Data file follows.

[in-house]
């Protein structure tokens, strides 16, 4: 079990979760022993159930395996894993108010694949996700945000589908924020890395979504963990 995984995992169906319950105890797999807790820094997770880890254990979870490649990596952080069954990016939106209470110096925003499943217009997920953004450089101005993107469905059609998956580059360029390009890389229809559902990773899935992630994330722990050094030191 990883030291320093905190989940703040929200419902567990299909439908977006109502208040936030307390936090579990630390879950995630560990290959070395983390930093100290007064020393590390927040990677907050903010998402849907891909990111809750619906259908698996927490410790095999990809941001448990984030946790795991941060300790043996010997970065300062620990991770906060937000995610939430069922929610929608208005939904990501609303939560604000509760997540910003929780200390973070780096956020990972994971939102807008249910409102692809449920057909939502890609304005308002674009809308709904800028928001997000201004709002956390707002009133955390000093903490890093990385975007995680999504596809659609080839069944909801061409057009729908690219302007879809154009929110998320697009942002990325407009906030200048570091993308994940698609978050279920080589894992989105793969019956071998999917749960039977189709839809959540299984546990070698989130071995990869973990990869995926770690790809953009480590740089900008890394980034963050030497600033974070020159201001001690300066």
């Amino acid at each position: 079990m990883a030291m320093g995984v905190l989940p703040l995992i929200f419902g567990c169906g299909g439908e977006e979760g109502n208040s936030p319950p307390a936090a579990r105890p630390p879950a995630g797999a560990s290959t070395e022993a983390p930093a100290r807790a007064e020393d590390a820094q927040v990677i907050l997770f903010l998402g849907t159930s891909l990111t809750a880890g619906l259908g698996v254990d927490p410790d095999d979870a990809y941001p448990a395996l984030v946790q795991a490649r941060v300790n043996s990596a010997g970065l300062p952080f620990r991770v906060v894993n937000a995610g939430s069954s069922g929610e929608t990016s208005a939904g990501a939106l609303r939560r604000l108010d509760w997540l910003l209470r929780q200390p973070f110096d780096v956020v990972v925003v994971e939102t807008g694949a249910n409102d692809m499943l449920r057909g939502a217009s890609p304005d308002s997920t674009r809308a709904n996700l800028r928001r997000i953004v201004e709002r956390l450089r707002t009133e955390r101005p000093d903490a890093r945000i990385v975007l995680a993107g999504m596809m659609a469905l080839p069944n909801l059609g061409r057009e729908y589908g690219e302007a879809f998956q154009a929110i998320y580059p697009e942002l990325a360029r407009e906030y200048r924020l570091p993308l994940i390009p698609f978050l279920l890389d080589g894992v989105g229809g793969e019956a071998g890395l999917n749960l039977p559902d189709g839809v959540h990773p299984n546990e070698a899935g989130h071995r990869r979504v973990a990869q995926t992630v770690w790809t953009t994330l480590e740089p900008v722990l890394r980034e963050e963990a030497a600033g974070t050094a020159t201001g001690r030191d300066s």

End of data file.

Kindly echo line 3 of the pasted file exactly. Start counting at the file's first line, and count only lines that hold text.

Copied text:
């Amino acid at each position: 079990m990883a030291m320093g995984v905190l989940p703040l995992i929200f419902g567990c169906g299909g439908e977006e979760g109502n208040s936030p319950p307390a936090a579990r105890p630390p879950a995630g797999a560990s290959t070395e022993a983390p930093a100290r807790a007064e020393d590390a820094q927040v990677i907050l997770f903010l998402g849907t159930s891909l990111t809750a880890g619906l259908g698996v254990d927490p410790d095999d979870a990809y941001p448990a395996l984030v946790q795991a490649r941060v300790n043996s990596a010997g970065l300062p952080f620990r991770v906060v894993n937000a995610g939430s069954s069922g929610e929608t990016s208005a939904g990501a939106l609303r939560r604000l108010d509760w997540l910003l209470r929780q200390p973070f110096d780096v956020v990972v925003v994971e939102t807008g694949a249910n409102d692809m499943l449920r057909g939502a217009s890609p304005d308002s997920t674009r809308a709904n996700l800028r928001r997000i953004v201004e709002r956390l450089r707002t009133e955390r101005p000093d903490a890093r945000i990385v975007l995680a993107g999504m596809m659609a469905l080839p069944n909801l059609g061409r057009e729908y589908g690219e302007a879809f998956q154009a929110i998320y580059p697009e942002l990325a360029r407009e906030y200048r924020l570091p993308l994940i390009p698609f978050l279920l890389d080589g894992v989105g229809g793969e019956a071998g890395l999917n749960l039977p559902d189709g839809v959540h990773p299984n546990e070698a899935g989130h071995r990869r979504v973990a990869q995926t992630v770690w790809t953009t994330l480590e740089p900008v722990l890394r980034e963050e963990a030497a600033g974070t050094a020159t201001g001690r030191d300066s």